I had an acquaintance who was invited to visit an “underground church” in China. They went into a tall condominium building. My friend was surprised when they began heading upstairs rather than downstairs. It took him a few seconds to remember that the term “underground church” was an expression that meant that it was not registered with the government. Although he knew that, it is so easy to take an expression and make it literal. In US history, there was a loose network of people that made up something called the “underground railroad”. This network of people helped slaves leave the southern states in the US during the 1800s and escape to Canada. The term “underground railroad” was used figuratively. The term “railroad” was used to describe the common purpose between it and real railroads– that of transport of humans from one place to another. The term underground pointed out that it was (just like the underground church) being done without legal sanction. Despite this knowledge, I tend to picture in my mind a dark tunnel that people who would travel through. Figurative language (such as the redemptive analogies mentioned in a previous post) can both enlighten and confuse. These may be harmless examples. But what happens when our language confuses us in more weighty matters. Here are three possible examples:
1. “The Devil.” Even though the Bible refers to Satan as an “angel of light,” our picture of him tends to be… well… devilish. That means horns, tail, pitchfork, sharp features, evil grin. The positive side of this imagery is that evil is shown as undesirable… as unpleasant, unlike God. The negative side is that it can engender the assumption that that which looks pleasant or enticing must be good. We are all prone to a certain dualism. If good looks good and bad looks bad, that would be great. But bad can look awfully good at times. The Biblical description of Satan as a deceiver, one who fools and confuses people, is the truth. Evil doesn’t always appear to be evil. In missions I have come across people pushing strange beliefs and behaviors justified in that it has some positive fruits. However, it is hard to imagine any evil that doesn’t, potentially, have positive fruits. Genocide may increase the food supply and decrease housing prices. Superficial fruit (like superficial appearances) can deceive… covering up its true essence. The recent vampire craze shows evil as enticing. While there are certainly problems with this craze, it at least shows the allure of evil, something that is missing with the imagery of “the devil”.
2. Images of Christ. Traditional images of Christ show Jesus as white. Some even showed him as blonde-haired and blue-eyed. As weird as it may seem, there were even some who used these traditional images (created centuries after the fact) to justify the argument that Jesus must have been fathered by a Roman soldier (explaining his less-than-Semitic appearance). In recent times, there have been a move toward showing Jesus as having, at least somewhat, Jewish features… at least with brown hair and brown eyes. However, even today, angels tend to be shown with Nordic looks. Much of this was that most Christians during the 2nd millenium were European. But with Christianity becoming more international, the imagery needs to change. This is because Christianity should not be looked at as a foreign religion. God so loved THE WORLD… not a specific region of the world. So our imagery should not confuse us. I have seen in African-American Christian bookstores Madonna and child pictures where Mary and Jesus look sub-Saharan African. Is this an acceptable alternative? Perhaps, or perhaps it creates simply a different form of exclusivity. At least images of a Semitic Christ has the advantage of historicity. The religious leaders and Roman soldiers required a kiss from Judas to identify Jesus within his crowd of disciples— so he must have at least blended in with fellow Galileans. Even here, however, any imagery that shows Jesus as foreign to a people group risks confusion. It is perhaps good that the Bible gives no details about Jesus’ appearance than that he was male, had a beard, and had an appearance that made him fit in comfortably in Jewish society.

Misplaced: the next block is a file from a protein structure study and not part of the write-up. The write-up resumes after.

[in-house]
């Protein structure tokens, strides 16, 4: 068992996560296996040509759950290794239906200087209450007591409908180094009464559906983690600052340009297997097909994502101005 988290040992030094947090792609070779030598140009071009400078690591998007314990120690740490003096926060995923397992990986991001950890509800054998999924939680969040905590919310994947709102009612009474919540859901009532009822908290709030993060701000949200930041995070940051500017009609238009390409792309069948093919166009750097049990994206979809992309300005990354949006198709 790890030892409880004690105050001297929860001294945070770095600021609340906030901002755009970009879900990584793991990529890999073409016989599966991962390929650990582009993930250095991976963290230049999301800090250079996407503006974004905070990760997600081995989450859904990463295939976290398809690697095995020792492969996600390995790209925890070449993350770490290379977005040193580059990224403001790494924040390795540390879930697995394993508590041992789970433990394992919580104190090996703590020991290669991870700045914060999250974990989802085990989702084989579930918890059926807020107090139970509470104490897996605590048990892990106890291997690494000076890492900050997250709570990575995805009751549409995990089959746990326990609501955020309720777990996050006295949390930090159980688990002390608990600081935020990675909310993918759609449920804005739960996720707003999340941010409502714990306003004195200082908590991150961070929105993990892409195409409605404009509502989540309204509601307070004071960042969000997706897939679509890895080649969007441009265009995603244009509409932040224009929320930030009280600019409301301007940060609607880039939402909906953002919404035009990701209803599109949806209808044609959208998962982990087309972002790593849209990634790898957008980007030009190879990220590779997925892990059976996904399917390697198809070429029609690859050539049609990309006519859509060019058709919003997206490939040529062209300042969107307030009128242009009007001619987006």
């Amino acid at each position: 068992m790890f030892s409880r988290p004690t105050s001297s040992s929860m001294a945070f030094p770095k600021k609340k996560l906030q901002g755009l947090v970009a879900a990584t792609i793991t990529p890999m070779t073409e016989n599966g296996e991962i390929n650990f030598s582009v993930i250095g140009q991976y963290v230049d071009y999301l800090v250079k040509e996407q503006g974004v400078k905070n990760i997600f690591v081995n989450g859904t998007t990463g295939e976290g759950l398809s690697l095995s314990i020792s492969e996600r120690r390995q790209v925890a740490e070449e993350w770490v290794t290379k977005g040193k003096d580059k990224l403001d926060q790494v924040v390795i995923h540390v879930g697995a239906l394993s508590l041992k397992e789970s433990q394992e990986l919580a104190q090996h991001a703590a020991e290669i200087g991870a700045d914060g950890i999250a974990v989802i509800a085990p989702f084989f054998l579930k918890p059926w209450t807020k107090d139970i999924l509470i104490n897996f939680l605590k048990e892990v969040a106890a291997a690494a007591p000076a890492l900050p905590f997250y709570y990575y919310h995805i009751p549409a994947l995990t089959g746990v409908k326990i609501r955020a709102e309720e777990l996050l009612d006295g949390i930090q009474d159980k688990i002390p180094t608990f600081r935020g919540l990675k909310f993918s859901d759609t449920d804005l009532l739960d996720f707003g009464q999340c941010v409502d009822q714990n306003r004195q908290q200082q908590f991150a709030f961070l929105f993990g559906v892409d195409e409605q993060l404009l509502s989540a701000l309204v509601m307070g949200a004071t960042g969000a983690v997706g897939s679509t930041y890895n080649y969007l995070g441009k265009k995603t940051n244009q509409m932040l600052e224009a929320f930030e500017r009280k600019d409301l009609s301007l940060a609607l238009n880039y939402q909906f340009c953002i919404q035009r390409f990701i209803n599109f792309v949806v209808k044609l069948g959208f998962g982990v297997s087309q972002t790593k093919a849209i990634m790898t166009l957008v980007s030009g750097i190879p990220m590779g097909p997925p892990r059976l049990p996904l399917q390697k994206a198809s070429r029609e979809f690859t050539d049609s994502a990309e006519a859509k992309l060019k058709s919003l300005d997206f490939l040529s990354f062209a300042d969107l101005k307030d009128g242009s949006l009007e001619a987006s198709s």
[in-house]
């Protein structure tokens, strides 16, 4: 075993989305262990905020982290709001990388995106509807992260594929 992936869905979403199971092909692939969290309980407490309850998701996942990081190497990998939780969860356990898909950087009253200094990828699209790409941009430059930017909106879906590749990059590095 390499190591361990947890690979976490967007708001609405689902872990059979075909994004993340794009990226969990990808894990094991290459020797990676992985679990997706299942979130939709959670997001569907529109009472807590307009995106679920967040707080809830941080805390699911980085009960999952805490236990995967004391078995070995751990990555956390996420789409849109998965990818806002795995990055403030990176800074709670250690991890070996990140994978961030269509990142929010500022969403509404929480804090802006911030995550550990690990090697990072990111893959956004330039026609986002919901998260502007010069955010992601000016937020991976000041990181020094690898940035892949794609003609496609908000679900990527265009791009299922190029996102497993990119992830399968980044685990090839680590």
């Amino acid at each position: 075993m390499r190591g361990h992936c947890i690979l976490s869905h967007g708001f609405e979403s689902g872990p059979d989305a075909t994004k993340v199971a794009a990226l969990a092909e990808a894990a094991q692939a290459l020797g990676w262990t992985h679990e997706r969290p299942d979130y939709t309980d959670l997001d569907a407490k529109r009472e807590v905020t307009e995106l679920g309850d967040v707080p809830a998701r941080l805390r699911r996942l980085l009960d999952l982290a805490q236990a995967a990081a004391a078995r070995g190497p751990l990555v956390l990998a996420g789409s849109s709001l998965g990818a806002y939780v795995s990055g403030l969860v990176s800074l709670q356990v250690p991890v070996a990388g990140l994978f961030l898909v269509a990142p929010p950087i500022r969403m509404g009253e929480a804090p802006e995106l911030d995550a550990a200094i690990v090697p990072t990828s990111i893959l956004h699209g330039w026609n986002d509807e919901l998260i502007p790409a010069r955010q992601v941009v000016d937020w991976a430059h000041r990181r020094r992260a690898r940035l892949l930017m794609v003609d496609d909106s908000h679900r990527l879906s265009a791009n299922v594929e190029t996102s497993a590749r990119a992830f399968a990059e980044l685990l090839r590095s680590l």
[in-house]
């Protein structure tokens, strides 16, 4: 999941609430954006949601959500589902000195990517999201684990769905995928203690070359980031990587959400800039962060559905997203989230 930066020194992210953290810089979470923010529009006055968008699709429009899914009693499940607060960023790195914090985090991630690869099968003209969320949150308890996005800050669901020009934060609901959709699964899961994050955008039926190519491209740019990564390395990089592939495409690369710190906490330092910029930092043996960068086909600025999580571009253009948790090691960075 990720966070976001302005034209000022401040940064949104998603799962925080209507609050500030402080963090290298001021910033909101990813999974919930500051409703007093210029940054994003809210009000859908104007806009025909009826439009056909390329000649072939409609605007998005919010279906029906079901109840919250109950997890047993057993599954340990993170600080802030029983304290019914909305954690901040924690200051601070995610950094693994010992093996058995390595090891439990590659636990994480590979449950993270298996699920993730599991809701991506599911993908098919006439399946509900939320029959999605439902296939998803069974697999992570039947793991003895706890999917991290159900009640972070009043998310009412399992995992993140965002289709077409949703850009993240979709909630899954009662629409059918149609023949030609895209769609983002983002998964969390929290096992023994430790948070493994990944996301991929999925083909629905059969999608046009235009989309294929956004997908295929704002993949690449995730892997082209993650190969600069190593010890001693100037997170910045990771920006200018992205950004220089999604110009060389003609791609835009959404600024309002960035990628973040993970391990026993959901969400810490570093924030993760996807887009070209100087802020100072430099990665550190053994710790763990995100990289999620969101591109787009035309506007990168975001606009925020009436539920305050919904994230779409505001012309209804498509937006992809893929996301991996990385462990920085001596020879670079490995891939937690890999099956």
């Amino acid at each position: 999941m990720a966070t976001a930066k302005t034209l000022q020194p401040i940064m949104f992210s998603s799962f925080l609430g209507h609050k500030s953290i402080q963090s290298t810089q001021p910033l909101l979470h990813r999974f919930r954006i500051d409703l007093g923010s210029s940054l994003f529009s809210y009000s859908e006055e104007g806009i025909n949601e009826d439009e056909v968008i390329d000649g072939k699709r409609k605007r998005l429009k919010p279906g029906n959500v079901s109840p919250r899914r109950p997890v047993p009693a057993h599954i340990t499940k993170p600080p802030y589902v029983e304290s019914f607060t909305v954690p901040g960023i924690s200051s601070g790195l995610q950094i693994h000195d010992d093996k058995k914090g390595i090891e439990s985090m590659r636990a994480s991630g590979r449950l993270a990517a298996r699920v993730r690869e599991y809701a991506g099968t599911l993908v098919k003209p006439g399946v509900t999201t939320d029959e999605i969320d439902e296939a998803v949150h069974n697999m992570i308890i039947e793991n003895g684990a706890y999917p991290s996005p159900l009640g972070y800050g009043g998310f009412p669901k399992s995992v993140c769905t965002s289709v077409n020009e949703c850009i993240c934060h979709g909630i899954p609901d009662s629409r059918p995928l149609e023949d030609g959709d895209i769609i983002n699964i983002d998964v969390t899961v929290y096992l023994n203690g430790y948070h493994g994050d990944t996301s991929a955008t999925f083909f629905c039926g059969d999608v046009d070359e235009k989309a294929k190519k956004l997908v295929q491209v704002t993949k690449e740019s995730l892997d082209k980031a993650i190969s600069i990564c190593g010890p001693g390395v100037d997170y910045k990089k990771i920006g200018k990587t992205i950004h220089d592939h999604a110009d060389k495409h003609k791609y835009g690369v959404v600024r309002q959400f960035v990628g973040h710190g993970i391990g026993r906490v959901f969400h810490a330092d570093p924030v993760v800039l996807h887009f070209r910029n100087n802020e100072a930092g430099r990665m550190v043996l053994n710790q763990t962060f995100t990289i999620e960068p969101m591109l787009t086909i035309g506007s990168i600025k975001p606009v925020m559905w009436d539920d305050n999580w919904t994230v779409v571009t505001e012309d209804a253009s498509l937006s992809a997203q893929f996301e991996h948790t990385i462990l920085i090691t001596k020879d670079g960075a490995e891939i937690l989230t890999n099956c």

3. “Saving souls.” In theory, savings souls means saving people. Yet some appear to take the term literally. As such, some use evangelistic techniques that appear to ignore the body and physical situation that an individual lives in. If God cares for the the whole person, so should we. Even after death, we are described as existing in/as a resurrected body. I believe that the term “saving souls” can tempt us to love souls not people. Some Evangelicals even make the argument that caring about the physical and social concerns of people is a distraction from “sould-saving.” What a horrible idea!! Truthfully, if we don’t love people (in ways that are tangible and holistic)… we probably don’t love their souls either.
4. God. What does God look like? As Christians we may say, accurately that God is without form. But that is not to say that we don’t picture God regardless. One person, perhaps, may see God in terms of a doting grandfather with long white beard— waiting to hand out treats to those who ask. Another may picture a more wrathful God with lightning in His hand. Yet another may see God as serene, distant, transcendent, unconcerned. How would these images affect one’s relationship with God. In fact, if a person says that he or she worships God, the question that could reasonably follow is, “Which God?”